Hattie Stewart Is Our Generation’s Lisa Frank, And Your New Favorite Illustrator
At some point or another, we’ve all dabbled in doodling. Wether it was in the margins of our high school textbooks, on the napkins we pick up to wipe away our coffee stains, or the front of our palms, sometimes it’s impossible to keep your mind from wondering.
Meet Hattie Stewart, a London-based illustrator who’s taking doodling to the next level. Known for her bold colors, quirky comic book-esque characters and her ability to use dark humor to playfully take on some of pop culture and fashion’s biggest stars, Hattie Stewart may just be the baddest bitch the doodling world has ever known.
After giving our resident cover girl her signature treatment, Hattie was kind enough to answer some of our questions while showing us some of her favorite doodles to date.
Have you always been a doodler?
Oh yes – I used to draw my own toys. I would draw mermaids and fairies then cut them out of the paper and then flap them around the house like they were swimming or flying. I used to love drawing from my Beano and Dandy comics too.
Do you remember your first?
I remember drawing Ariel from the little Mermaid and I used to love drawing wildlife – particularly Leopards and Tigers.
Are there any motifs or subjects from your childhood that are still a part of your work today?
Oh definitely – my entire style was shaped by my childhood love of comics. I’ve aways, ever since I can remember, been drawn to a strong black line. Every time through all my sketches and sketchbooks I always see the coherent link of one motif or theme reflected in the one before – it’s such an organic process, developing a style, and I find it a thrill to think where it’ll lead me in the future.
What was your first paid gig after graduation?
I can’t remember exactly. For the first few years it was a lot of hard work and scraping enough money from a couple of different jobs in order to pay rent! Work wise though I was fortunate to experience a pretty steady climb, albeit with a few hiccups along the way, I’ve taken a few risks over the past few years but they’ve paid off.
What gave you the idea to start doodling on magazine covers?
I was working in a really crap bar in East London and on a reeeeeally slow day I looked up and saw a picture of Lily Allen pinned up with a load of other stuff – I tore it down and started drawing all over it. When I got home I started drawing all over my magazine covers (as I had quite the selection) and it became an obsession. A little while ago I was trawling through old work and found a load of photos I’d drawn on years ago – it was clearly an area I was always going in but at that time i hadn’t found the right way to make it work.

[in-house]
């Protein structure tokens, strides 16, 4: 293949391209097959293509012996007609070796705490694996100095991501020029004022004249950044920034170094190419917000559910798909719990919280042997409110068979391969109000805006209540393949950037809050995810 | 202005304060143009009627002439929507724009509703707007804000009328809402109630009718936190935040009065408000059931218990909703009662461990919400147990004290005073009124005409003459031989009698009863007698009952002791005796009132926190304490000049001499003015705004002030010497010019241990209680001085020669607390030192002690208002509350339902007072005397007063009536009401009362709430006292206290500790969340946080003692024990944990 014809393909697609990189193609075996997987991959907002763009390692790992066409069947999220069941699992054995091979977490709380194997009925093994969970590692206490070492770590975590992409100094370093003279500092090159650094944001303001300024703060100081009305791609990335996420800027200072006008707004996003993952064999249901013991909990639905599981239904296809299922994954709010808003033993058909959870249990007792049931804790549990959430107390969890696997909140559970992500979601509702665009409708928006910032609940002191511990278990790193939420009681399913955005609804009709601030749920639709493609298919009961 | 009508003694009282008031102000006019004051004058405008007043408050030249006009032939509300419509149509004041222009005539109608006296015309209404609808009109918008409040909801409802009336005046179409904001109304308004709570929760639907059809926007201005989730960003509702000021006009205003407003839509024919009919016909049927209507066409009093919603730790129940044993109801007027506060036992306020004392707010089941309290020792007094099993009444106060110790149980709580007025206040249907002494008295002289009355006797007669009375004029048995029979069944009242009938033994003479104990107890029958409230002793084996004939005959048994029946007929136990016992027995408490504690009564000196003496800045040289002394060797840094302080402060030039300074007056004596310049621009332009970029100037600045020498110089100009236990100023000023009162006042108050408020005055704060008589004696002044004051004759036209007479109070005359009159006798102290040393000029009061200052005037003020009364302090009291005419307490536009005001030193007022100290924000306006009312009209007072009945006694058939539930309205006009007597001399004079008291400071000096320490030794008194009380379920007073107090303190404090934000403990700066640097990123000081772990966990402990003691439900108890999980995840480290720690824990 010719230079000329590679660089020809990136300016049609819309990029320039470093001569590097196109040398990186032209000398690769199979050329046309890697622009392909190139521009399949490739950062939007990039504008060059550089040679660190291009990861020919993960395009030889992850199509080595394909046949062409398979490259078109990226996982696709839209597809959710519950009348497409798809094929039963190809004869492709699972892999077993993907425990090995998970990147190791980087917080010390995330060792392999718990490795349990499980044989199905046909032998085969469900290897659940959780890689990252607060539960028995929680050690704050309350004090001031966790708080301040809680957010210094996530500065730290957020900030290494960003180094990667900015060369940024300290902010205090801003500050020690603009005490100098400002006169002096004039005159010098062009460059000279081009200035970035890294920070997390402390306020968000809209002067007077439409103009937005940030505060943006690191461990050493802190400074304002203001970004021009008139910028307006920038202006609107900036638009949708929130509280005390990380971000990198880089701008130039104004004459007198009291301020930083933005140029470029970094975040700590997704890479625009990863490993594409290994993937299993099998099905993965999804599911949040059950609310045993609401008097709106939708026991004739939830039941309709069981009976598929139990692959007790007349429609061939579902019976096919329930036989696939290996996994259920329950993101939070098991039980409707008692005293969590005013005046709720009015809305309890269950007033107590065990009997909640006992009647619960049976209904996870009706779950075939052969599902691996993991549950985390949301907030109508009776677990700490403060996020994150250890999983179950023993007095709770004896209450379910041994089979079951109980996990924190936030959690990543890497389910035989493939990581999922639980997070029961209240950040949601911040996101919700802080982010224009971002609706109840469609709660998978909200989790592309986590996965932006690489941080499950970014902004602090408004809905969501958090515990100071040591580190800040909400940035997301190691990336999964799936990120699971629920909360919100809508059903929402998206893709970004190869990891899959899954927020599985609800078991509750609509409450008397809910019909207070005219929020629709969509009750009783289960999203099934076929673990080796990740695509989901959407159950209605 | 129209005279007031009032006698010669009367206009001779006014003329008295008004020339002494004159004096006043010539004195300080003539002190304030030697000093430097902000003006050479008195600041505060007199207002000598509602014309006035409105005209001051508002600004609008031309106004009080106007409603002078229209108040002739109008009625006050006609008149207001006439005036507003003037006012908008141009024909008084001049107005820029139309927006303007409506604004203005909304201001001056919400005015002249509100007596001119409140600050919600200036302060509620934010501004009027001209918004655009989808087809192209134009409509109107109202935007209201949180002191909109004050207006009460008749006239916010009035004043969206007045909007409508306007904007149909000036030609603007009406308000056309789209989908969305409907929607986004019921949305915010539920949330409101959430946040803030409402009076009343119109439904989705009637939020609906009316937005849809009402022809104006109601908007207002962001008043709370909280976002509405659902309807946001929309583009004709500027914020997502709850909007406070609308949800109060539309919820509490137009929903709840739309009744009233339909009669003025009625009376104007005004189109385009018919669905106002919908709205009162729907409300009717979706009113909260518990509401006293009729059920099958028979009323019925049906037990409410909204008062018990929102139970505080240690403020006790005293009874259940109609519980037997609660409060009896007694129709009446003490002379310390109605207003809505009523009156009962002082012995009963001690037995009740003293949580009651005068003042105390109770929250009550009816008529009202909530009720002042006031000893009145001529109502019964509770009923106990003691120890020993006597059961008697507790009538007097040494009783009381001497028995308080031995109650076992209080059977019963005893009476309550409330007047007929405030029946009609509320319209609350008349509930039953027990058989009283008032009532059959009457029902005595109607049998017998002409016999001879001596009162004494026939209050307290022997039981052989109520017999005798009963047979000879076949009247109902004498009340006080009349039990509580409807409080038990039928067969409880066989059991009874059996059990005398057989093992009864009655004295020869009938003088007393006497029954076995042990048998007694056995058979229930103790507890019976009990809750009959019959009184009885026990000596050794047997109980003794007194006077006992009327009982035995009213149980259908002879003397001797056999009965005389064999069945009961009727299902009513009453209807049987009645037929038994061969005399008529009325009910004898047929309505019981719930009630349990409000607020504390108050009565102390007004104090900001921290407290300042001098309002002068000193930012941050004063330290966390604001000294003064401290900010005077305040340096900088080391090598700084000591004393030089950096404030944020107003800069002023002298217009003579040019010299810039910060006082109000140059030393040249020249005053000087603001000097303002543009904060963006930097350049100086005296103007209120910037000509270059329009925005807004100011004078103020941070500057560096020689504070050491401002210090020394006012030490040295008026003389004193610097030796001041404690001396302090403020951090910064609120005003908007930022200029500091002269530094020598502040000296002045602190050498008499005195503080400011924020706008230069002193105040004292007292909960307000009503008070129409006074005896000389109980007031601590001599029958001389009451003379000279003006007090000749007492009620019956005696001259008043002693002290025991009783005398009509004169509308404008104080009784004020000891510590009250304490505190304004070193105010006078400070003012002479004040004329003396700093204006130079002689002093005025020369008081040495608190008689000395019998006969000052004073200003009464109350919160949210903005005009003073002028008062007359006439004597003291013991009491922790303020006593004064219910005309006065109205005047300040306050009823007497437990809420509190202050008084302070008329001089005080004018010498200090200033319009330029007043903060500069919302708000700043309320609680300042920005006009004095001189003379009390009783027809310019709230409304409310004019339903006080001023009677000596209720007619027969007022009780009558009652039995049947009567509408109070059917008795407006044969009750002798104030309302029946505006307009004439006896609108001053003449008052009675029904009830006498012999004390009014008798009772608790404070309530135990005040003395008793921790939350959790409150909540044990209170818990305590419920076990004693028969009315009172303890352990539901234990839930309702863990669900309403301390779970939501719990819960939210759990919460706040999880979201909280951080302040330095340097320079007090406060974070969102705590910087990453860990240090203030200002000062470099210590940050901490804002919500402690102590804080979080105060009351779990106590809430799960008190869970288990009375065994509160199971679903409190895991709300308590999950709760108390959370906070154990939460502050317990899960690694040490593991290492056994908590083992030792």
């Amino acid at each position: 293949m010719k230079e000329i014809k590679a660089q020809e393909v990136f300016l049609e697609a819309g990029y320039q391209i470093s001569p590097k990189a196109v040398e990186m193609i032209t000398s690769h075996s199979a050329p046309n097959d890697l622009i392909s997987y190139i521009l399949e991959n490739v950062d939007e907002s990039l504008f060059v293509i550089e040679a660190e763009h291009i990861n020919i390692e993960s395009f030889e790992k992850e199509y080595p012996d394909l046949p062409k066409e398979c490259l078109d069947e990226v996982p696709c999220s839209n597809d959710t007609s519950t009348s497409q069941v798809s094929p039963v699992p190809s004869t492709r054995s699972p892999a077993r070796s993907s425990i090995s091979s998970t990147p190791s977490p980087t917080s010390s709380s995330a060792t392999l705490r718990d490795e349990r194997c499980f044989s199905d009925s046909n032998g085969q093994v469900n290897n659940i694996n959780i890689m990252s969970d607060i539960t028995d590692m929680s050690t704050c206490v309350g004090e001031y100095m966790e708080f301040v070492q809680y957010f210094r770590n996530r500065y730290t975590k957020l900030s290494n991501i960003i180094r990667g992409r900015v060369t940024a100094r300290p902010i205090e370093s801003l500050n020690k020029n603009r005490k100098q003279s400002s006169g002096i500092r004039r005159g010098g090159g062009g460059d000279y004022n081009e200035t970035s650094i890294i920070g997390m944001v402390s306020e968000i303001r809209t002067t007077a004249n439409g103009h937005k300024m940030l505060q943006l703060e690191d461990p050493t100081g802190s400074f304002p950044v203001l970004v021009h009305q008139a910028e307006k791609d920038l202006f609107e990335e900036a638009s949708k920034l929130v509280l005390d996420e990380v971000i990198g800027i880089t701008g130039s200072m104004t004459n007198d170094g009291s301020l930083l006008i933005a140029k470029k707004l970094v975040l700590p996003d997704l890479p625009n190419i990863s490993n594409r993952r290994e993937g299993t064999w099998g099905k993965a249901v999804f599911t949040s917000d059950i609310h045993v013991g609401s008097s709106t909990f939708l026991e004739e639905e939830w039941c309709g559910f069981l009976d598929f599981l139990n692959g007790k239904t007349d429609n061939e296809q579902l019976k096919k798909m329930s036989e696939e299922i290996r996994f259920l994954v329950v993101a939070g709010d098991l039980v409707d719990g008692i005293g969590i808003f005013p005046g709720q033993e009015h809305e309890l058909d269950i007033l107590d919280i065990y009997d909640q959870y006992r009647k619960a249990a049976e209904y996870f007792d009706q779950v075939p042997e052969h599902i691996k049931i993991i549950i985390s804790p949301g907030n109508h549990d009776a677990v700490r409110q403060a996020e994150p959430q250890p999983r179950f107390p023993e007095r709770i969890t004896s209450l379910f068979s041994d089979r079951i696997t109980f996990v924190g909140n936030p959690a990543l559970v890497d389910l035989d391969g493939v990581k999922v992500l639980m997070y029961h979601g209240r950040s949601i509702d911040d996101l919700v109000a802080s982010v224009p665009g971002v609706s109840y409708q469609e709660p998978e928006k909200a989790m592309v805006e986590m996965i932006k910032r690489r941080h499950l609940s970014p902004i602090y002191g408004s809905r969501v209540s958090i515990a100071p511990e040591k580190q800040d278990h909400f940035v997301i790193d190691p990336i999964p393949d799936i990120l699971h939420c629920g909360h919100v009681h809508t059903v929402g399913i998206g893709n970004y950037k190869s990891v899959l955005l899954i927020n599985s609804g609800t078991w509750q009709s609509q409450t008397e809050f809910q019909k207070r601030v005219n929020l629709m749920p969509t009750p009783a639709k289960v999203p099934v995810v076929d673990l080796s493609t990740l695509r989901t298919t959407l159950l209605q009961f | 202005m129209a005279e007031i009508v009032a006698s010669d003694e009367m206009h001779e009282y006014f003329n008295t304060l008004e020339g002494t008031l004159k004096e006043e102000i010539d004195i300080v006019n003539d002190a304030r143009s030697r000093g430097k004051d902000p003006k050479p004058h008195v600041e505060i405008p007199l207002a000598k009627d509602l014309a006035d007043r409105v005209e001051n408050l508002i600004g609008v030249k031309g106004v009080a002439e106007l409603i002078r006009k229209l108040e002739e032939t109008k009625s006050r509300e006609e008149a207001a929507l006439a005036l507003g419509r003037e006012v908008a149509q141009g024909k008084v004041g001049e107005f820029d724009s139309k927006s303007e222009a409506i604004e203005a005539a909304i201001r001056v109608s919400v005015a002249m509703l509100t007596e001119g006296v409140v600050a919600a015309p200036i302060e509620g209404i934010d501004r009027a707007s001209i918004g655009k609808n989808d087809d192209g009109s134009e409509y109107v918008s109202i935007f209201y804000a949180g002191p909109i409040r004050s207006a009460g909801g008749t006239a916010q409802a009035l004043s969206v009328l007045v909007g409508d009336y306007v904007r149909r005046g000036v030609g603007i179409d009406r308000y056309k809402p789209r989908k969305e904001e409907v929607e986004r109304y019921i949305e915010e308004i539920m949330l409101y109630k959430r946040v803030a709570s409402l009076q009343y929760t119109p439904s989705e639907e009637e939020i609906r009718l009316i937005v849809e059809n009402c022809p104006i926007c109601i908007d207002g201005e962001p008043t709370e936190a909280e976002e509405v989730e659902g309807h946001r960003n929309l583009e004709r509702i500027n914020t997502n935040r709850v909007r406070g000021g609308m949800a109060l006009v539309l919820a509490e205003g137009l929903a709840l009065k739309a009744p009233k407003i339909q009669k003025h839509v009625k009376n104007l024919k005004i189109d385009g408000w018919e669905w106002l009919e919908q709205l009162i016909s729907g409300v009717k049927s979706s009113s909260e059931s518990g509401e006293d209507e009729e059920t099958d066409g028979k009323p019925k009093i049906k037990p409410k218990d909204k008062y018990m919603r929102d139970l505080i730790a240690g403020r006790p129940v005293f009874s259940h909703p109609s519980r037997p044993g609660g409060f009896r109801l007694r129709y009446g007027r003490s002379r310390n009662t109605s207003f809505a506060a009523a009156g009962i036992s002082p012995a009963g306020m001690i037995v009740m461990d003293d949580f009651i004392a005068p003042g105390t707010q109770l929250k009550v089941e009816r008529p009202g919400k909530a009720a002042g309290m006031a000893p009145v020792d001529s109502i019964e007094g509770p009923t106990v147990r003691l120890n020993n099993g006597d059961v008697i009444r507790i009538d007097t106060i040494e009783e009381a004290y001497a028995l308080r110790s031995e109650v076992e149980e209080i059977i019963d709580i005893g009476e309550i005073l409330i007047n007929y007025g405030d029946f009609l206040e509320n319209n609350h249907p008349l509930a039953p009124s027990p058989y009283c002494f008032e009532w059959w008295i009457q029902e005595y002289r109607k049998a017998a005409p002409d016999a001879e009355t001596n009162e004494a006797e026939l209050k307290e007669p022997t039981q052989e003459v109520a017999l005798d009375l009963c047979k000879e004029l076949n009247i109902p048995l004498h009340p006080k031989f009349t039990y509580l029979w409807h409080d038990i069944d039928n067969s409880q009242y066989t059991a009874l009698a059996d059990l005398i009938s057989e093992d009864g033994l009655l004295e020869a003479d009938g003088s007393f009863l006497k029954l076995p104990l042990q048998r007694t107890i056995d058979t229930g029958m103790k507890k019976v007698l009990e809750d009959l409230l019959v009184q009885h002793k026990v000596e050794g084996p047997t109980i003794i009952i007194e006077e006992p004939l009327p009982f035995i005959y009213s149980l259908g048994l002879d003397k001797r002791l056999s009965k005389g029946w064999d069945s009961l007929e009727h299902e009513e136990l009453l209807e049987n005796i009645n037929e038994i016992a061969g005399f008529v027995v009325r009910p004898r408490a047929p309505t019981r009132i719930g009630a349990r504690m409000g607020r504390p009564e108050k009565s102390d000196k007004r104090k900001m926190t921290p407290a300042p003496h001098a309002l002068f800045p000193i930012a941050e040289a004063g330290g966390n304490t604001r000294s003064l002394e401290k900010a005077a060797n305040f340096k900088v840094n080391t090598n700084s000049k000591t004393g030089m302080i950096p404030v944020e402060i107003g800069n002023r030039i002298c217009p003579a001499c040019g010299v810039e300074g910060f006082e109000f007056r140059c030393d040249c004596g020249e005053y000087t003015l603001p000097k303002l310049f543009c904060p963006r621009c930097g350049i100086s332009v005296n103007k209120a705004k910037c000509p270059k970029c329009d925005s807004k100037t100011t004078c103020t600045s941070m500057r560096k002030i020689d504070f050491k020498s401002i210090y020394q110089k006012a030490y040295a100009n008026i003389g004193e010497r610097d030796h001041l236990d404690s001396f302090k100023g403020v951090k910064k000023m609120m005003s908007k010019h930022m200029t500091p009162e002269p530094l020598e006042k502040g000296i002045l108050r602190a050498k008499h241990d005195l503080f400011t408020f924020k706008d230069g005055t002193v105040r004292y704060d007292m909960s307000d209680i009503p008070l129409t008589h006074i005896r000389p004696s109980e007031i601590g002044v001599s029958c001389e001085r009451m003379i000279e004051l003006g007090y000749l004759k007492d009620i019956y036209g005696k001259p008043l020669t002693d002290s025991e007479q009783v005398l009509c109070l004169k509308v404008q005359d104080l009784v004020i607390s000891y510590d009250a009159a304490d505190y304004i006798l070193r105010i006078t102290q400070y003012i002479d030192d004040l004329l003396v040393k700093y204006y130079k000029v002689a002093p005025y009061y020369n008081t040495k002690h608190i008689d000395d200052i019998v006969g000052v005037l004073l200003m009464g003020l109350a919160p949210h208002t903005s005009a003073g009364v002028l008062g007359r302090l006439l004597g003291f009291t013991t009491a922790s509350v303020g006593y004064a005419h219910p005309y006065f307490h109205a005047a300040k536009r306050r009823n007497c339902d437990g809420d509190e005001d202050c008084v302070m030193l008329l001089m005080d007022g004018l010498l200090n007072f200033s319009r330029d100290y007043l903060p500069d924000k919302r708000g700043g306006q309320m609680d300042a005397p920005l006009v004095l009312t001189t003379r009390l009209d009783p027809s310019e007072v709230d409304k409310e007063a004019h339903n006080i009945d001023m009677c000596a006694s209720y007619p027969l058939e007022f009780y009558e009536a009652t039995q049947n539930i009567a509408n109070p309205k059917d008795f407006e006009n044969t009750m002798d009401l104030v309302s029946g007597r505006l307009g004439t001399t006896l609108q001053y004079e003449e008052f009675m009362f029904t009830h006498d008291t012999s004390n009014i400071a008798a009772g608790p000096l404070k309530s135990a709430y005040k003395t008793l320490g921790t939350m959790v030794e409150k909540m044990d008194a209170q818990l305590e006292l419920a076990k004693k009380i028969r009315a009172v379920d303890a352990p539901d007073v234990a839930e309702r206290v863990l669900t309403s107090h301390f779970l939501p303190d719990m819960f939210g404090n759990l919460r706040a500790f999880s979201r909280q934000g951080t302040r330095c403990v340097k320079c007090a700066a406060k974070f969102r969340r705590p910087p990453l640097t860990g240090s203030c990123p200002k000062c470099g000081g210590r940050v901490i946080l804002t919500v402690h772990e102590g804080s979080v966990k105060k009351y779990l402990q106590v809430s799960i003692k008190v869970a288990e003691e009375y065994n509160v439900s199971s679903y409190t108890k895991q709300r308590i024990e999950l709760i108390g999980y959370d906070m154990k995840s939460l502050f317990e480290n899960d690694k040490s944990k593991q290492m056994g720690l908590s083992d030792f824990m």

What’s your favorite cover you’ve ever done?
How did you come up with the term doodle-bomb come from?
It popped into my head as I was ‘doodling’.
Is there a deeper meaning to your doodles? Like, is there any message you’re trying to get across about pop culture and our obsession with cover girl beauty?
The covers are part satire part homage. When I first began the project I used whatever I could find – those were the more experimental stages – now I tend to stay with more mainstream covers as they are much more fun to satirize. Satire, I believe, is best understood if the viewer is already some what aware of the existing content. The message has a stronger impact. The covers are by nature a critique of our culture by revitalizing magazine covers with bold illustration intended to playfully mock the intense seriousness of the world of fashion and of pop culture.
Where do you get your inspiration from?
All over the place. I’ve always believed though that inspiration comes from a place of character than just visual stimulation so I love to watch artist documentaries – on anything and about anyone – as I feel there is much to learn about anthers struggles or passions to help understand your own, it can be validating or it can force you to question your own outlook and intentions. Sometimes learning how someone got to a piece of work is more important than seeing the final work itself. My work though mostly comes from trial and error – I like to try out and experiment with many different themes, visuals and techniques and then usually something sticks. I absolutely love Pauline Boty and Martin Sharp. They were big influences on me and my work growing up. I loved all the 60’s pop art and psychedelic work and used to trawl through my papas vinyl collections and stare at the covers for hours. Particularly Martin Sharps cover for Cream’s ‘Disreali Gears’.
How long does it take you to do a typical illustration?
Anywhere from 5 minute to 5days depending on the scale and detail! I work pretty fast though and it’s become easier the older and more experienced I get.
How would you describe your work?
Tongue In Cheek – playful with sinister undertones.
If you had to choose somebody to play you in the movie version of your life, who would you choose?
Meryl Streep – or actually Carey Mulligan.
What song would be playing during the opening credits?
Cream – “Strange Brew”
Who would you get to play your romantic interest?
All photos curtesy of Hattie Stewart.